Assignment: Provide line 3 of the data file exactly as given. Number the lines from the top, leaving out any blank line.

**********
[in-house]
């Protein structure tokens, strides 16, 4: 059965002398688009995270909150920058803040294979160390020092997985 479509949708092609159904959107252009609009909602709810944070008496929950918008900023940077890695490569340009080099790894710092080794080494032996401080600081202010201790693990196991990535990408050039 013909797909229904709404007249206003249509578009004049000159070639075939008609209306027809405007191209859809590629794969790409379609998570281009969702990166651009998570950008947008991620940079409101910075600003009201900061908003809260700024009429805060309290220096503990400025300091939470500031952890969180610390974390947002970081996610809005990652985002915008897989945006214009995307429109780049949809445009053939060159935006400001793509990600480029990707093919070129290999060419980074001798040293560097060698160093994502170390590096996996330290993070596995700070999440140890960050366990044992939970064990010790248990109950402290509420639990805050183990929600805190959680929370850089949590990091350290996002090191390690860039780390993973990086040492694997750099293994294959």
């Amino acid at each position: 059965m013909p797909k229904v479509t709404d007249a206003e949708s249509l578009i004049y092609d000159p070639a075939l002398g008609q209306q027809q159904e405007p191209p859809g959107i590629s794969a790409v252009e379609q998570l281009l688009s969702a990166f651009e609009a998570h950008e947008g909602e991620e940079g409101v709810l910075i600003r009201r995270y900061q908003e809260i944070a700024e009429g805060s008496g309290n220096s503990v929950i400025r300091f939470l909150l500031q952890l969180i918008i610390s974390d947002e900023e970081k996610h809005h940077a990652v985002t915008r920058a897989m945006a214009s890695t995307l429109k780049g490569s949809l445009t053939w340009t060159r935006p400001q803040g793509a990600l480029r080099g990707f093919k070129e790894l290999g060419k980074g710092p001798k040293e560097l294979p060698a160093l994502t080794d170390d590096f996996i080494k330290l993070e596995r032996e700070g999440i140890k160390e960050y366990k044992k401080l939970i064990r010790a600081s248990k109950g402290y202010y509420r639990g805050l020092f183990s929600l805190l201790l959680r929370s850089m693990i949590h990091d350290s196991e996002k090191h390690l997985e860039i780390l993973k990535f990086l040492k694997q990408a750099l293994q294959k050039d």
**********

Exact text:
């Amino acid at each position: 059965m013909p797909k229904v479509t709404d007249a206003e949708s249509l578009i004049y092609d000159p070639a075939l002398g008609q209306q027809q159904e405007p191209p859809g959107i590629s794969a790409v252009e379609q998570l281009l688009s969702a990166f651009e609009a998570h950008e947008g909602e991620e940079g409101v709810l910075i600003r009201r995270y900061q908003e809260i944070a700024e009429g805060s008496g309290n220096s503990v929950i400025r300091f939470l909150l500031q952890l969180i918008i610390s974390d947002e900023e970081k996610h809005h940077a990652v985002t915008r920058a897989m945006a214009s890695t995307l429109k780049g490569s949809l445009t053939w340009t060159r935006p400001q803040g793509a990600l480029r080099g990707f093919k070129e790894l290999g060419k980074g710092p001798k040293e560097l294979p060698a160093l994502t080794d170390d590096f996996i080494k330290l993070e596995r032996e700070g999440i140890k160390e960050y366990k044992k401080l939970i064990r010790a600081s248990k109950g402290y202010y509420r639990g805050l020092f183990s929600l805190l201790l959680r929370s850089m693990i949590h990091d350290s196991e996002k090191h390690l997985e860039i780390l993973k990535f990086l040492k694997q990408a750099l293994q294959k050039d």